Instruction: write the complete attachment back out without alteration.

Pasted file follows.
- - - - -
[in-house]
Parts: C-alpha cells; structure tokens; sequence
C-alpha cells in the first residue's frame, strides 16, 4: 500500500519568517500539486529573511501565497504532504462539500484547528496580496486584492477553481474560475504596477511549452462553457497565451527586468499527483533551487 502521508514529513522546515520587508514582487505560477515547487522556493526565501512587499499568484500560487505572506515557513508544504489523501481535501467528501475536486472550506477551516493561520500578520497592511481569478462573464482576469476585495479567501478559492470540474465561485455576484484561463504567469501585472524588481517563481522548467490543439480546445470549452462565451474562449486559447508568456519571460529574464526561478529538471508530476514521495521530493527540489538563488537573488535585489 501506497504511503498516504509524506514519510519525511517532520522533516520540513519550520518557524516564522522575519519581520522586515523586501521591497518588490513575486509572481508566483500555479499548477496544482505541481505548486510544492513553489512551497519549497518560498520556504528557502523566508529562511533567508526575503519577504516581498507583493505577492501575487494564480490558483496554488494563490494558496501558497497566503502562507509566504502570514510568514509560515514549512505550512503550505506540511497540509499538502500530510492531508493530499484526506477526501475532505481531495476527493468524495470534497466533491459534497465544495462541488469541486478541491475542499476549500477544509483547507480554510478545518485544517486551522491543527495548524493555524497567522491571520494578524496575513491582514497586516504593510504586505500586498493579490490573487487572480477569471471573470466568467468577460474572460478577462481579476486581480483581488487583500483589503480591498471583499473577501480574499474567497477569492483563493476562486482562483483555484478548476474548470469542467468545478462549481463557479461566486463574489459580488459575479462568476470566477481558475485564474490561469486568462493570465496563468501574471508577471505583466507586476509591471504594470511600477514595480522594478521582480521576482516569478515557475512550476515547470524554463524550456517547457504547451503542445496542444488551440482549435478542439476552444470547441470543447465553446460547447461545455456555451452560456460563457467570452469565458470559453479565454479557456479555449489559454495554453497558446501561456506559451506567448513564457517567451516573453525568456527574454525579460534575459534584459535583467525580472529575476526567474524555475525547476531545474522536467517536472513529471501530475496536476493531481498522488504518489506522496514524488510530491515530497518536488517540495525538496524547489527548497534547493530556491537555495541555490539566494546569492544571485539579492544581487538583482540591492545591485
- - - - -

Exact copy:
[in-house]
Parts: C-alpha cells; structure tokens; sequence
C-alpha cells in the first residue's frame, strides 16, 4: 500500500519568517500539486529573511501565497504532504462539500484547528496580496486584492477553481474560475504596477511549452462553457497565451527586468499527483533551487 502521508514529513522546515520587508514582487505560477515547487522556493526565501512587499499568484500560487505572506515557513508544504489523501481535501467528501475536486472550506477551516493561520500578520497592511481569478462573464482576469476585495479567501478559492470540474465561485455576484484561463504567469501585472524588481517563481522548467490543439480546445470549452462565451474562449486559447508568456519571460529574464526561478529538471508530476514521495521530493527540489538563488537573488535585489 501506497504511503498516504509524506514519510519525511517532520522533516520540513519550520518557524516564522522575519519581520522586515523586501521591497518588490513575486509572481508566483500555479499548477496544482505541481505548486510544492513553489512551497519549497518560498520556504528557502523566508529562511533567508526575503519577504516581498507583493505577492501575487494564480490558483496554488494563490494558496501558497497566503502562507509566504502570514510568514509560515514549512505550512503550505506540511497540509499538502500530510492531508493530499484526506477526501475532505481531495476527493468524495470534497466533491459534497465544495462541488469541486478541491475542499476549500477544509483547507480554510478545518485544517486551522491543527495548524493555524497567522491571520494578524496575513491582514497586516504593510504586505500586498493579490490573487487572480477569471471573470466568467468577460474572460478577462481579476486581480483581488487583500483589503480591498471583499473577501480574499474567497477569492483563493476562486482562483483555484478548476474548470469542467468545478462549481463557479461566486463574489459580488459575479462568476470566477481558475485564474490561469486568462493570465496563468501574471508577471505583466507586476509591471504594470511600477514595480522594478521582480521576482516569478515557475512550476515547470524554463524550456517547457504547451503542445496542444488551440482549435478542439476552444470547441470543447465553446460547447461545455456555451452560456460563457467570452469565458470559453479565454479557456479555449489559454495554453497558446501561456506559451506567448513564457517567451516573453525568456527574454525579460534575459534584459535583467525580472529575476526567474524555475525547476531545474522536467517536472513529471501530475496536476493531481498522488504518489506522496514524488510530491515530497518536488517540495525538496524547489527548497534547493530556491537555495541555490539566494546569492544571485539579492544581487538583482540591492545591485